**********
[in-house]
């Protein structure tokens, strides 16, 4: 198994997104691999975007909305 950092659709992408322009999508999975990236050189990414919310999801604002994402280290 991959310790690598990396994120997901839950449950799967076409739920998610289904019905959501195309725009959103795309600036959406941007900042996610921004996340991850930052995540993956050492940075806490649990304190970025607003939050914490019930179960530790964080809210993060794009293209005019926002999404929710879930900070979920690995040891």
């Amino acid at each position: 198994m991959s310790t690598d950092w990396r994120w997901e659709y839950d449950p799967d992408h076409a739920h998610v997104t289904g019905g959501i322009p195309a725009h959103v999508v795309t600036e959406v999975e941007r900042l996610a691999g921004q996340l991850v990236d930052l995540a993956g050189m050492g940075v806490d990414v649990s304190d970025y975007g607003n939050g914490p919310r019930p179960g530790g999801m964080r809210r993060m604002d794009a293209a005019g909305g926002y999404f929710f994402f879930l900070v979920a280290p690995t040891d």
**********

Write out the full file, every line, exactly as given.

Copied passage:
[in-house]
């Protein structure tokens, strides 16, 4: 198994997104691999975007909305 950092659709992408322009999508999975990236050189990414919310999801604002994402280290 991959310790690598990396994120997901839950449950799967076409739920998610289904019905959501195309725009959103795309600036959406941007900042996610921004996340991850930052995540993956050492940075806490649990304190970025607003939050914490019930179960530790964080809210993060794009293209005019926002999404929710879930900070979920690995040891």
């Amino acid at each position: 198994m991959s310790t690598d950092w990396r994120w997901e659709y839950d449950p799967d992408h076409a739920h998610v997104t289904g019905g959501i322009p195309a725009h959103v999508v795309t600036e959406v999975e941007r900042l996610a691999g921004q996340l991850v990236d930052l995540a993956g050189m050492g940075v806490d990414v649990s304190d970025y975007g607003n939050g914490p919310r019930p179960g530790g999801m964080r809210r993060m604002d794009a293209a005019g909305g926002y999404f929710f994402f879930l900070v979920a280290p690995t040891d």